‘Let’s play’, the magic phrase in my profession. Being a speech therapist, play and communication are like inseparable siblings to me. They are always together. Children are naturally drawn to the experience of play, which makes my work fun. It is important for the child, because it is through play, they develop their interests, social-emotional skills, motor skills, understanding and language.
Playing with your children is a self-discovery of your inner child. It makes you think of creative ways to engage them, hold their attention, build your relationship, communicate and most importantly have fun!.
The reason I decided to write about ‘playing with your child’ is because of the lack of it in today’s time. Today, playing exemplifies interactive media where children spent more time communicating with i-pads, smart phones and other visual media than real people. I am not against these, but age and moderation is the key. Nevertheless, I am happy to be part of an evolving group, which believes in bringing back play and communication to its organic level.
THE DEVELOPMENTAL STAGES OF PLAY:
Infants to Toddlers (birth to 3+ years)– My most loved developmental stage, because this is what I’ve experienced and is experiencing right now. Everyday, you uncover a different layer of your child.
Play during these ages are mainly Onlooker play, Solitary play and Parallel play (Mildred Parten, 1932). Onlooker play is the earliest form of play, when children watches other children play and do not make an attempt to join in.
Solitary play means the child plays alone with their own toys. This kind of play should be encouraged, because it helps builds their independence in later life. This does not mean, you should leave them alone most of the time. It’s about balance. Usually, after I play with my daughter, I let her explore and play on her own with the toys. Interestingly, she tries to play, use her language and gestures and spices it up with her own version. This is the outcome of her earlier play experience with me.
Parallel play means that, children continue to play on their own, but they are beside other children and may be using the same toys. During this time, they begin to imitate language and behavior of others and engage in make- believe play (Mc Lean et al., 1996).
Preschoolers (3 to 5+ years)– With the development of their language and cognitive skills, children engage in Associative play, Cooperative play and Games with rules (Mildred Parten, 1932).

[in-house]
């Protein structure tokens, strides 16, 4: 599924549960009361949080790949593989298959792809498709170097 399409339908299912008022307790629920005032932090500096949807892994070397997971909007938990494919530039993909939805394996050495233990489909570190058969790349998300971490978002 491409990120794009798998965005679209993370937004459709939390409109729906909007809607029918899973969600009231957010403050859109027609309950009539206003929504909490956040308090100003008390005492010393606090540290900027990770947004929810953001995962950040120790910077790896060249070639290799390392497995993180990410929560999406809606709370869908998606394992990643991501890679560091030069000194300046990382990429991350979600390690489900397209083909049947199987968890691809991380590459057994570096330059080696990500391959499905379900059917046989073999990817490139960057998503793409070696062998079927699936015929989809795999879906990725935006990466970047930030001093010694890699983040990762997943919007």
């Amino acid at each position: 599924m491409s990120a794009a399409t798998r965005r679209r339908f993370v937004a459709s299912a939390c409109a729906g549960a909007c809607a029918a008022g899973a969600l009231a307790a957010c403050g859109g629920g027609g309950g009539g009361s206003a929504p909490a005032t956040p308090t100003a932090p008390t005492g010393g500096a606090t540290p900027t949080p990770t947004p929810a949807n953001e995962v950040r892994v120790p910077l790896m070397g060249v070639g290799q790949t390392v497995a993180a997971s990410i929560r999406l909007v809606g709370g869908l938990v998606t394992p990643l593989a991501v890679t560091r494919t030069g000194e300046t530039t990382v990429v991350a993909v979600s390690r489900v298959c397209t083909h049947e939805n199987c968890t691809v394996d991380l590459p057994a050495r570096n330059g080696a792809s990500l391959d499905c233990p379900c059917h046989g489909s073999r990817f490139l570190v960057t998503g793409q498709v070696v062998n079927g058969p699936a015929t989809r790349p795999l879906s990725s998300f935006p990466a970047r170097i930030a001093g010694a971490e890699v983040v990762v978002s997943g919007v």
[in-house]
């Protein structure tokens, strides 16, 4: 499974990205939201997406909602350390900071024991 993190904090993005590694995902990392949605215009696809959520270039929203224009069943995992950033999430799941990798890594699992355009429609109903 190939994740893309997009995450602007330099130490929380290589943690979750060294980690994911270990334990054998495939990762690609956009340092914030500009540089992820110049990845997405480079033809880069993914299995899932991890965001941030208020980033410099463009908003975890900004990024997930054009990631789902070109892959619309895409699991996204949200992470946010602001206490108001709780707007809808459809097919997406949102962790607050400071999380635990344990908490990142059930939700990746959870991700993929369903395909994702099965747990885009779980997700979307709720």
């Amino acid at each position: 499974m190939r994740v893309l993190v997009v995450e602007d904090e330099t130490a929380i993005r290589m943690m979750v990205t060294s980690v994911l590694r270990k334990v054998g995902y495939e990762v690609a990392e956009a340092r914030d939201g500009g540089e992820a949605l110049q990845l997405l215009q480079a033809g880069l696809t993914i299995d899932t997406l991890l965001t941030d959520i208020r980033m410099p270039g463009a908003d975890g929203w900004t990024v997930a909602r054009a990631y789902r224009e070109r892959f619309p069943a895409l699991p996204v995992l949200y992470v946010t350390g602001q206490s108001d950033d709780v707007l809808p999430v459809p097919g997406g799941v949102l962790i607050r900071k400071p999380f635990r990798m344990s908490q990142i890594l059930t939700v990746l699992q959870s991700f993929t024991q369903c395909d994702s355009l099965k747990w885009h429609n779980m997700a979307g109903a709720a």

Associative play is the time when children truly begin to play with others. They start sharing their items and develop their own story line.
As the word suggests, Cooperative play is the highest form of play when children play in groups, cooperate as a team and take turns. Games with rules is a part of cooperative play when children are able to abide and make rules in the game.
HOW CAN I USE PLAY TO FACILITATE LANGUAGE DEVELOPMENT?
Give your time– Make time to play with your child. It’s a good stress buster to just play, be present and forget about the things that don’t really matter. Playing is great for your mental well- being, because it brings back fond memories of your childhood and you are instantly transported to those good times.
Follow your child’s lead– I have mentioned this before, and it is worth mentioning again. Always follow your child’s interests or actions. This makes the experience more rewarding, because your child is ready to engage with you. So keep your agenda to the side and follow theirs.
Read Books– Please Click here to read my blog post about reading to your children.
Be a good model– Yes, we should all be a good model to ourselves and the people around us. In this case, modeling language to your child exposes them to vocabulary and correct grammar while speaking. Use meaningful and simple words with your child. For e.g. If the child is playing and says ‘Car’. Respond by saying ‘ Yes, a big car/Car, go!/ Car says vrooom’.
Sing songs– The most enjoyable activity in my household. My daughter loves listening to songs and lately does dance moves to match the song. It’s fun to watch, because if the song is slow, she is slow like a swan. But if the song has beats, then she is playing on her drums and jumping around. Did we ever teach her that? Nope. She figured it out herself.
Singing songs is a great interactive and fun way to learn language. Include all the well known rhymes like ‘Twinkle, twinkle, little star/ Row , row, row your boat’. This helps in learning new vocabulary, repetition and turn taking. For e.g. After a couple of repetitions of the song, try to pause at the end of the song or in the middle. Twinkle, twinkle, little ……, how I wonder what you ……You will be surprised to hear a word, sound or even an action from your child. Whatever the attempt, make a big deal about it.
So there you have it! Day to day play activities to boost language in your child.
Albert Einstein said ‘Play is the highest form of research’.
Let’s be part of our children’s occupation. Let’s make their lives fun-filled and playful, so looking back they only have sweet memories of their childhood.
Hope you’ve enjoyed reading this post. Have a lovely break and enjoy the Dubai weather.